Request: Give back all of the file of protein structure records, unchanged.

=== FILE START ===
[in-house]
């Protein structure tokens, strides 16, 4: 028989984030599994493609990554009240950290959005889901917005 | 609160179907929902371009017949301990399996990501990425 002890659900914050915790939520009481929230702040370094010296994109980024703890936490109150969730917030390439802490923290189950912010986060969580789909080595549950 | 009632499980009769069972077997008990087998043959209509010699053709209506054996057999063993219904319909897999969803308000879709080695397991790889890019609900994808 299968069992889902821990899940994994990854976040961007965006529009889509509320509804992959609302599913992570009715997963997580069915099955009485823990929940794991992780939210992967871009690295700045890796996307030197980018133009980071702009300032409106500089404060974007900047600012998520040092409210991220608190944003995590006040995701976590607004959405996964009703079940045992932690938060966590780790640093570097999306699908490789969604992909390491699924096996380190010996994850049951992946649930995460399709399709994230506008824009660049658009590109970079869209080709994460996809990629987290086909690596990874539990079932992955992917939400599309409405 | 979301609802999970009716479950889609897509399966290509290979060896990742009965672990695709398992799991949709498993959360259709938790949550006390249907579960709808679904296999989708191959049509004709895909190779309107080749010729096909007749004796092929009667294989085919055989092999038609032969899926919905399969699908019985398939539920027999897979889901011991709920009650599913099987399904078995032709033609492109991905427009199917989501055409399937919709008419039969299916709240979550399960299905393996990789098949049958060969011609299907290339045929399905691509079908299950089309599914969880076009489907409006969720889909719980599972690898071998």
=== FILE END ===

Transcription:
[in-house]
């Protein structure tokens, strides 16, 4: 028989984030599994493609990554009240950290959005889901917005 | 609160179907929902371009017949301990399996990501990425 002890659900914050915790939520009481929230702040370094010296994109980024703890936490109150969730917030390439802490923290189950912010986060969580789909080595549950 | 009632499980009769069972077997008990087998043959209509010699053709209506054996057999063993219904319909897999969803308000879709080695397991790889890019609900994808 299968069992889902821990899940994994990854976040961007965006529009889509509320509804992959609302599913992570009715997963997580069915099955009485823990929940794991992780939210992967871009690295700045890796996307030197980018133009980071702009300032409106500089404060974007900047600012998520040092409210991220608190944003995590006040995701976590607004959405996964009703079940045992932690938060966590780790640093570097999306699908490789969604992909390491699924096996380190010996994850049951992946649930995460399709399709994230506008824009660049658009590109970079869209080709994460996809990629987290086909690596990874539990079932992955992917939400599309409405 | 979301609802999970009716479950889609897509399966290509290979060896990742009965672990695709398992799991949709498993959360259709938790949550006390249907579960709808679904296999989708191959049509004709895909190779309107080749010729096909007749004796092929009667294989085919055989092999038609032969899926919905399969699908019985398939539920027999897979889901011991709920009650599913099987399904078995032709033609492109991905427009199917989501055409399937919709008419039969299916709240979550399960299905393996990789098949049958060969011609299907290339045929399905691509079908299950089309599914969880076009489907409006969720889909719980599972690898071998």